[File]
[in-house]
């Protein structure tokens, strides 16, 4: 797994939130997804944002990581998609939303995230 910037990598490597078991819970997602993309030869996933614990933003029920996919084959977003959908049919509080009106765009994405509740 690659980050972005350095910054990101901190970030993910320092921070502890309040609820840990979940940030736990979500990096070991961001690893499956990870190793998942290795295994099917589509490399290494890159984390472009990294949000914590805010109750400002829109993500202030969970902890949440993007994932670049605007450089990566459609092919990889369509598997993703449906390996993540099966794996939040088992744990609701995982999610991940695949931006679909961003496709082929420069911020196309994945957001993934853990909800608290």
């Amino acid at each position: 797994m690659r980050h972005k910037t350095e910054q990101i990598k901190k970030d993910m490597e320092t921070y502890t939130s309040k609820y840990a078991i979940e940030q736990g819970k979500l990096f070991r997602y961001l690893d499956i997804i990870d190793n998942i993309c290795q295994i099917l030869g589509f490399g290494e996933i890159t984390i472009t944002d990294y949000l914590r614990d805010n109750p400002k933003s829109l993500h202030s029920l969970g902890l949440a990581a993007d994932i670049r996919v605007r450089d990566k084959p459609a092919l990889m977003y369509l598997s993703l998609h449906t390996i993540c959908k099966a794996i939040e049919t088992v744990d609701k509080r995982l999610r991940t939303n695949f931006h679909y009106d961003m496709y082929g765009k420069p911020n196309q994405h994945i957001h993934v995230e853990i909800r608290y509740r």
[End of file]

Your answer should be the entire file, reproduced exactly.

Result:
[in-house]
């Protein structure tokens, strides 16, 4: 797994939130997804944002990581998609939303995230 910037990598490597078991819970997602993309030869996933614990933003029920996919084959977003959908049919509080009106765009994405509740 690659980050972005350095910054990101901190970030993910320092921070502890309040609820840990979940940030736990979500990096070991961001690893499956990870190793998942290795295994099917589509490399290494890159984390472009990294949000914590805010109750400002829109993500202030969970902890949440993007994932670049605007450089990566459609092919990889369509598997993703449906390996993540099966794996939040088992744990609701995982999610991940695949931006679909961003496709082929420069911020196309994945957001993934853990909800608290």
């Amino acid at each position: 797994m690659r980050h972005k910037t350095e910054q990101i990598k901190k970030d993910m490597e320092t921070y502890t939130s309040k609820y840990a078991i979940e940030q736990g819970k979500l990096f070991r997602y961001l690893d499956i997804i990870d190793n998942i993309c290795q295994i099917l030869g589509f490399g290494e996933i890159t984390i472009t944002d990294y949000l914590r614990d805010n109750p400002k933003s829109l993500h202030s029920l969970g902890l949440a990581a993007d994932i670049r996919v605007r450089d990566k084959p459609a092919l990889m977003y369509l598997s993703l998609h449906t390996i993540c959908k099966a794996i939040e049919t088992v744990d609701k509080r995982l999610r991940t939303n695949f931006h679909y009106d961003m496709y082929g765009k420069p911020n196309q994405h994945i957001h993934v995230e853990i909800r608290y509740r």